“The authors did a marvelous job in providing biochemical and cell biological evidence linking the Pink1/parkin pathway to mitochondrial autophagy,” wrote Bingwei Lu of Stanford University, Palo Alto, California, in an e-mail to ARF. “What remains to be determined, though, is the in vivo relevance of the findings to dopaminergic neuron maintenance and survival.” (See full comment below.) Toward this end, the German researchers have begun studying neurons from parkin knockout mice and neuronal cells derived from reprogrammed fibroblasts of PD patients, Springer told ARF.
David Park of the University of Ottawa, Canada, agrees that the relevance of the current findings to PD pathogenesis remains uncertain. Nevertheless, “It’s an exciting paper,” he said. “I think there will be more stories coming out in support of this theme.” Park suspects that parkin-mediated mitophagy could turn out to be a general mechanism of mitochondrial quality control with potential implications for normal aging and for other neurodegenerative diseases besides PD.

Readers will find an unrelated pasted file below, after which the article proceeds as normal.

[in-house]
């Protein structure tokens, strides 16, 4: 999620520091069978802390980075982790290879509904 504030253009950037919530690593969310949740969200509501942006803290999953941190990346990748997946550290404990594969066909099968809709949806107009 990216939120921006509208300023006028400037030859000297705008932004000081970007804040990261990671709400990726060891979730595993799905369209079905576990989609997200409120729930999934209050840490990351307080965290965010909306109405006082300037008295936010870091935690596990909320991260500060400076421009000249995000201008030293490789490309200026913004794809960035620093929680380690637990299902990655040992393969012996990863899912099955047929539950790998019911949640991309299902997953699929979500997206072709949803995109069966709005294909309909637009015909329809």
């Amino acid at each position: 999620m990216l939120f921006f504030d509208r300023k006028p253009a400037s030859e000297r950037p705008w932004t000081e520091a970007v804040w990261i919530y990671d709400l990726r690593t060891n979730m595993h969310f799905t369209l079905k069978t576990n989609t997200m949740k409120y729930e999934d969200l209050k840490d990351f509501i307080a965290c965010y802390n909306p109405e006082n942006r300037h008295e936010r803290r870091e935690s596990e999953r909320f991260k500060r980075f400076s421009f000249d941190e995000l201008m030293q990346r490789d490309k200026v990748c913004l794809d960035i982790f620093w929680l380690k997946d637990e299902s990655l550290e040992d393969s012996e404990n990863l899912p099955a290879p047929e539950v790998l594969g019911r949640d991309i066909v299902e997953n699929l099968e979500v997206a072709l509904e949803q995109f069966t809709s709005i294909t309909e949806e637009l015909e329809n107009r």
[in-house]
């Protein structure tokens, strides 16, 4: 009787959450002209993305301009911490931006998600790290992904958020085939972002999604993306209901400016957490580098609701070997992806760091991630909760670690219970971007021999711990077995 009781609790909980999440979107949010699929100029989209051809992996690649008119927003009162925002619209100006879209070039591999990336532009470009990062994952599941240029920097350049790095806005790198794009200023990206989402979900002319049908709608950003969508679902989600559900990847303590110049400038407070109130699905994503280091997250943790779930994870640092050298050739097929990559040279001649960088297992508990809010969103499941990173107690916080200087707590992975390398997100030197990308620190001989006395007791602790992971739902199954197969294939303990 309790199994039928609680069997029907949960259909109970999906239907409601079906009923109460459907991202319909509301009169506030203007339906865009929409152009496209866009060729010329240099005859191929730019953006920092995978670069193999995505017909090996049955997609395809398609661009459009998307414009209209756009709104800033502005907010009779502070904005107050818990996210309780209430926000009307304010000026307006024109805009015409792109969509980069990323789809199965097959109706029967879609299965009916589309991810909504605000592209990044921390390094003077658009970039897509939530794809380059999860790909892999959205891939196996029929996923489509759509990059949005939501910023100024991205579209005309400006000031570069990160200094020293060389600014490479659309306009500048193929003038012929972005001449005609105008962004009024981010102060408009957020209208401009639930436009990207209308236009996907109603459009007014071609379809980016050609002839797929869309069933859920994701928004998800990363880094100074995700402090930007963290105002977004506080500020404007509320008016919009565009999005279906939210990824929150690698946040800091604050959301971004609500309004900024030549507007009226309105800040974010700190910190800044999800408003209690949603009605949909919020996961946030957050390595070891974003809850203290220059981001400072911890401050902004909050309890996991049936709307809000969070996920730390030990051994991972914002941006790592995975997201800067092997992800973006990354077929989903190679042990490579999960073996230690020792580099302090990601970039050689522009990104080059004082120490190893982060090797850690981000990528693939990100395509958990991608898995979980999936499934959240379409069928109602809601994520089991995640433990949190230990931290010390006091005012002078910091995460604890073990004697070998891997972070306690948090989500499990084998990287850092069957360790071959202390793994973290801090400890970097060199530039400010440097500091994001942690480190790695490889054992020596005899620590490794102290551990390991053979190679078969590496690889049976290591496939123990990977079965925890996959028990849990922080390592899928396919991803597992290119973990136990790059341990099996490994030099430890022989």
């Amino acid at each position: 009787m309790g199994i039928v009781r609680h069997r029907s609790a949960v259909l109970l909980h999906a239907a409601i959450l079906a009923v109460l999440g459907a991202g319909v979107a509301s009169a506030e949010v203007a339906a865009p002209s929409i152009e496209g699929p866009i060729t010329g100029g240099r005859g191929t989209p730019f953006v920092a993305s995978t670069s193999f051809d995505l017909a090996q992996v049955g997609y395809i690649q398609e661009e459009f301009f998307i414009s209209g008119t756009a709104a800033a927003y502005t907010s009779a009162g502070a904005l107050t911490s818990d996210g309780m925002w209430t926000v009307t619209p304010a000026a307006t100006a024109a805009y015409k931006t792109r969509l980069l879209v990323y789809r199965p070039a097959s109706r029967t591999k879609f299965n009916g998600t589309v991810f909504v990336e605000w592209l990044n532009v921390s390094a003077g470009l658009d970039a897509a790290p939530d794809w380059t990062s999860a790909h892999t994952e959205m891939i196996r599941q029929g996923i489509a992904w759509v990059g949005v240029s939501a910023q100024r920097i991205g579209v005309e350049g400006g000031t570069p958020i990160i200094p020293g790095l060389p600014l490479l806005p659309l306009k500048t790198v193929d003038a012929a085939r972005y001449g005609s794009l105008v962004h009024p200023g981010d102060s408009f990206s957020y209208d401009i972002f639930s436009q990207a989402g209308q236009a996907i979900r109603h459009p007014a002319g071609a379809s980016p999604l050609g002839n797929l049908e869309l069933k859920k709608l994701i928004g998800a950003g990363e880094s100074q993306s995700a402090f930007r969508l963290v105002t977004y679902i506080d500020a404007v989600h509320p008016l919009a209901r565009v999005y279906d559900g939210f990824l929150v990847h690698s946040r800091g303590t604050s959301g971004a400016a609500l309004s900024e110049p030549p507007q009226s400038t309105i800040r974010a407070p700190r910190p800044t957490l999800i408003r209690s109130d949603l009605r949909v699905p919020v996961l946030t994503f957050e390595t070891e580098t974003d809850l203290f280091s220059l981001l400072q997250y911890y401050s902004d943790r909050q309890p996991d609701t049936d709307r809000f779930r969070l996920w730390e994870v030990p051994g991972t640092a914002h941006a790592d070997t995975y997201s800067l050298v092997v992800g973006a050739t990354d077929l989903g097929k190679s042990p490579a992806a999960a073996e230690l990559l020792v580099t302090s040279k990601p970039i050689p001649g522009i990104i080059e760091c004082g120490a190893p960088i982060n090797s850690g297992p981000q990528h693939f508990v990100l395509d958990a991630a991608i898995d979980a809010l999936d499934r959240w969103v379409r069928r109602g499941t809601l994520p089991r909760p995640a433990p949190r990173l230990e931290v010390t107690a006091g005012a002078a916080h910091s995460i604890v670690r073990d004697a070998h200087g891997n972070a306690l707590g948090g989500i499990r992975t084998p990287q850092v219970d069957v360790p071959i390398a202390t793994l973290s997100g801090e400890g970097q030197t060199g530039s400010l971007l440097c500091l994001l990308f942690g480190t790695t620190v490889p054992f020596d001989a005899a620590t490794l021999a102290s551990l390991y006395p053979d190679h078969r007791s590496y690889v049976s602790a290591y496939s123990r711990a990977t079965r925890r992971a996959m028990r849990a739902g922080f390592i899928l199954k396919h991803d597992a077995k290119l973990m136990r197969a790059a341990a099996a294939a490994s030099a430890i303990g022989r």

Abnormal mitochondrial dynamics have also been linked to AD (Wang et al., 2009 and ARF related news story), and the Journal of Neuroscience paper by Huang’s team supports this. First author Xiao-Liang Zhao and colleagues created a new AD fly model by expressing mutant human Aβ in the giant fiber neurons that control flight, and tracking axonal and synaptic changes in the flies using electrophysiology and microscopy studies.